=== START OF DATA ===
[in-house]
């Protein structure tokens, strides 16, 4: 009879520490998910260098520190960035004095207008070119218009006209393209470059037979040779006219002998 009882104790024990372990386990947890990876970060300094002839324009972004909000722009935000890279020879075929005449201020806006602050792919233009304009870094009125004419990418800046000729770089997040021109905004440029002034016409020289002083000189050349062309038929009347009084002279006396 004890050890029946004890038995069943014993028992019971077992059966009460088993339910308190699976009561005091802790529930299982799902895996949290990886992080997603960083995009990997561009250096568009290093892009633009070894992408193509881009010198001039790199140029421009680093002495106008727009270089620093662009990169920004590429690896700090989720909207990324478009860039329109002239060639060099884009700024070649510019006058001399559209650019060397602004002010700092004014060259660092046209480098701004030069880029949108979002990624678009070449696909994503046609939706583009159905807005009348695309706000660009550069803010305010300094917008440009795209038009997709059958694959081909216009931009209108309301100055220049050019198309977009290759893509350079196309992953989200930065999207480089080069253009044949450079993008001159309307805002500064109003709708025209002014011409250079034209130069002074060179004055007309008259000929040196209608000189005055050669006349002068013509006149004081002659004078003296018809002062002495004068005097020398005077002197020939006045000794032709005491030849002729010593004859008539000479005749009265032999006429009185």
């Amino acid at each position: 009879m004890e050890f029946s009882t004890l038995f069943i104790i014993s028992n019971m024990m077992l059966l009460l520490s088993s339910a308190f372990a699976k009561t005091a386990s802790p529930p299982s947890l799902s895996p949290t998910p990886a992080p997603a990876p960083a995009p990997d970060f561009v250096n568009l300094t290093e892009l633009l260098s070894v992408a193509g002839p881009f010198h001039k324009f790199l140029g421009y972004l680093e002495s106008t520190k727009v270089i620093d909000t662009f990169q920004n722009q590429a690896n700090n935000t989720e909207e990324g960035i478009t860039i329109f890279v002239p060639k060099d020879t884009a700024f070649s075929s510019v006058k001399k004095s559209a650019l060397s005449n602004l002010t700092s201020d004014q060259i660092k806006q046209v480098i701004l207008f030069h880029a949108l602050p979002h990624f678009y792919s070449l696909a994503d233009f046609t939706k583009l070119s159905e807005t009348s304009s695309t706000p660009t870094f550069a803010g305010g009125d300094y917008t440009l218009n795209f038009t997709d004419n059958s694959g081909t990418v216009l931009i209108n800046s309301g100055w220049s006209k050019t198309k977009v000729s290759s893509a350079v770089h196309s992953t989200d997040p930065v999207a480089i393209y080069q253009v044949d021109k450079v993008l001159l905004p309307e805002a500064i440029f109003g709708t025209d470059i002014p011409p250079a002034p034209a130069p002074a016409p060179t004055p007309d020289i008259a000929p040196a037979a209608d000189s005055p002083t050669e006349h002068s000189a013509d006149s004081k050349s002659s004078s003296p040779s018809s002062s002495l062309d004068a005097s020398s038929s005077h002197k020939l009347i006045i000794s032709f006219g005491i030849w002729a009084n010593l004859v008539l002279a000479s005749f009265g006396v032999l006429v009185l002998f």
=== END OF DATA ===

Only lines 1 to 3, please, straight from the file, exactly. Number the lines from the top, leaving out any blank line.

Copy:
[in-house]
């Protein structure tokens, strides 16, 4: 009879520490998910260098520190960035004095207008070119218009006209393209470059037979040779006219002998 009882104790024990372990386990947890990876970060300094002839324009972004909000722009935000890279020879075929005449201020806006602050792919233009304009870094009125004419990418800046000729770089997040021109905004440029002034016409020289002083000189050349062309038929009347009084002279006396 004890050890029946004890038995069943014993028992019971077992059966009460088993339910308190699976009561005091802790529930299982799902895996949290990886992080997603960083995009990997561009250096568009290093892009633009070894992408193509881009010198001039790199140029421009680093002495106008727009270089620093662009990169920004590429690896700090989720909207990324478009860039329109002239060639060099884009700024070649510019006058001399559209650019060397602004002010700092004014060259660092046209480098701004030069880029949108979002990624678009070449696909994503046609939706583009159905807005009348695309706000660009550069803010305010300094917008440009795209038009997709059958694959081909216009931009209108309301100055220049050019198309977009290759893509350079196309992953989200930065999207480089080069253009044949450079993008001159309307805002500064109003709708025209002014011409250079034209130069002074060179004055007309008259000929040196209608000189005055050669006349002068013509006149004081002659004078003296018809002062002495004068005097020398005077002197020939006045000794032709005491030849002729010593004859008539000479005749009265032999006429009185």
């Amino acid at each position: 009879m004890e050890f029946s009882t004890l038995f069943i104790i014993s028992n019971m024990m077992l059966l009460l520490s088993s339910a308190f372990a699976k009561t005091a386990s802790p529930p299982s947890l799902s895996p949290t998910p990886a992080p997603a990876p960083a995009p990997d970060f561009v250096n568009l300094t290093e892009l633009l260098s070894v992408a193509g002839p881009f010198h001039k324009f790199l140029g421009y972004l680093e002495s106008t520190k727009v270089i620093d909000t662009f990169q920004n722009q590429a690896n700090n935000t989720e909207e990324g960035i478009t860039i329109f890279v002239p060639k060099d020879t884009a700024f070649s075929s510019v006058k001399k004095s559209a650019l060397s005449n602004l002010t700092s201020d004014q060259i660092k806006q046209v480098i701004l207008f030069h880029a949108l602050p979002h990624f678009y792919s070449l696909a994503d233009f046609t939706k583009l070119s159905e807005t009348s304009s695309t706000p660009t870094f550069a803010g305010g009125d300094y917008t440009l218009n795209f038009t997709d004419n059958s694959g081909t990418v216009l931009i209108n800046s309301g100055w220049s006209k050019t198309k977009v000729s290759s893509a350079v770089h196309s992953t989200d997040p930065v999207a480089i393209y080069q253009v044949d021109k450079v993008l001159l905004p309307e805002a500064i440029f109003g709708t025209d470059i002014p011409p250079a002034p034209a130069p002074a016409p060179t004055p007309d020289i008259a000929p040196a037979a209608d000189s005055p002083t050669e006349h002068s000189a013509d006149s004081k050349s002659s004078s003296p040779s018809s002062s002495l062309d004068a005097s020398s038929s005077h002197k020939l009347i006045i000794s032709f006219g005491i030849w002729a009084n010593l004859v008539l002279a000479s005749f009265g006396v032999l006429v009185l002998f």